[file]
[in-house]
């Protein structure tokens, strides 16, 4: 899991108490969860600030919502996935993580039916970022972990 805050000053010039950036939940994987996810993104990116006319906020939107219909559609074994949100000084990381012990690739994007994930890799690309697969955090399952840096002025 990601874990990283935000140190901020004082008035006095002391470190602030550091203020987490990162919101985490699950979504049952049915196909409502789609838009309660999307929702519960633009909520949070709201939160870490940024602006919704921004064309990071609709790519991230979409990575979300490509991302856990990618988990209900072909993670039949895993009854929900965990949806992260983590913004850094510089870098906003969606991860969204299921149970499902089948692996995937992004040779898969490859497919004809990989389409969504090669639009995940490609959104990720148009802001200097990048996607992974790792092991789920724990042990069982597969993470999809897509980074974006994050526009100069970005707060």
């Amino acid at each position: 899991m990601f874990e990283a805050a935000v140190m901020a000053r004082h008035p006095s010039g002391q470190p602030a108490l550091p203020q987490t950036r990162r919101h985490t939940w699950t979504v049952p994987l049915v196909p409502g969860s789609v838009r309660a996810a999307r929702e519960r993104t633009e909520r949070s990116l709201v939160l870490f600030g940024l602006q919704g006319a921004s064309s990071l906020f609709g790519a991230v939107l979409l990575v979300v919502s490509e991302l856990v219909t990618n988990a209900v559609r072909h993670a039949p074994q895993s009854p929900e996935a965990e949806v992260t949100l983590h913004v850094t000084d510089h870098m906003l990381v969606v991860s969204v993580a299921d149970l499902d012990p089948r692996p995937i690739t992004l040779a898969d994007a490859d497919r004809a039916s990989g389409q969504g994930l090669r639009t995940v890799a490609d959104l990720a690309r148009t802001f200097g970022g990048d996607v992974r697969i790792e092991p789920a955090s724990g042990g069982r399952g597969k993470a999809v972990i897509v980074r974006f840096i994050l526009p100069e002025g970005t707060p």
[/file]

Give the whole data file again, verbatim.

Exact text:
[in-house]
């Protein structure tokens, strides 16, 4: 899991108490969860600030919502996935993580039916970022972990 805050000053010039950036939940994987996810993104990116006319906020939107219909559609074994949100000084990381012990690739994007994930890799690309697969955090399952840096002025 990601874990990283935000140190901020004082008035006095002391470190602030550091203020987490990162919101985490699950979504049952049915196909409502789609838009309660999307929702519960633009909520949070709201939160870490940024602006919704921004064309990071609709790519991230979409990575979300490509991302856990990618988990209900072909993670039949895993009854929900965990949806992260983590913004850094510089870098906003969606991860969204299921149970499902089948692996995937992004040779898969490859497919004809990989389409969504090669639009995940490609959104990720148009802001200097990048996607992974790792092991789920724990042990069982597969993470999809897509980074974006994050526009100069970005707060």
């Amino acid at each position: 899991m990601f874990e990283a805050a935000v140190m901020a000053r004082h008035p006095s010039g002391q470190p602030a108490l550091p203020q987490t950036r990162r919101h985490t939940w699950t979504v049952p994987l049915v196909p409502g969860s789609v838009r309660a996810a999307r929702e519960r993104t633009e909520r949070s990116l709201v939160l870490f600030g940024l602006q919704g006319a921004s064309s990071l906020f609709g790519a991230v939107l979409l990575v979300v919502s490509e991302l856990v219909t990618n988990a209900v559609r072909h993670a039949p074994q895993s009854p929900e996935a965990e949806v992260t949100l983590h913004v850094t000084d510089h870098m906003l990381v969606v991860s969204v993580a299921d149970l499902d012990p089948r692996p995937i690739t992004l040779a898969d994007a490859d497919r004809a039916s990989g389409q969504g994930l090669r639009t995940v890799a490609d959104l990720a690309r148009t802001f200097g970022g990048d996607v992974r697969i790792e092991p789920a955090s724990g042990g069982r399952g597969k993470a999809v972990i897509v980074r974006f840096i994050l526009p100069e002025g970005t707060p």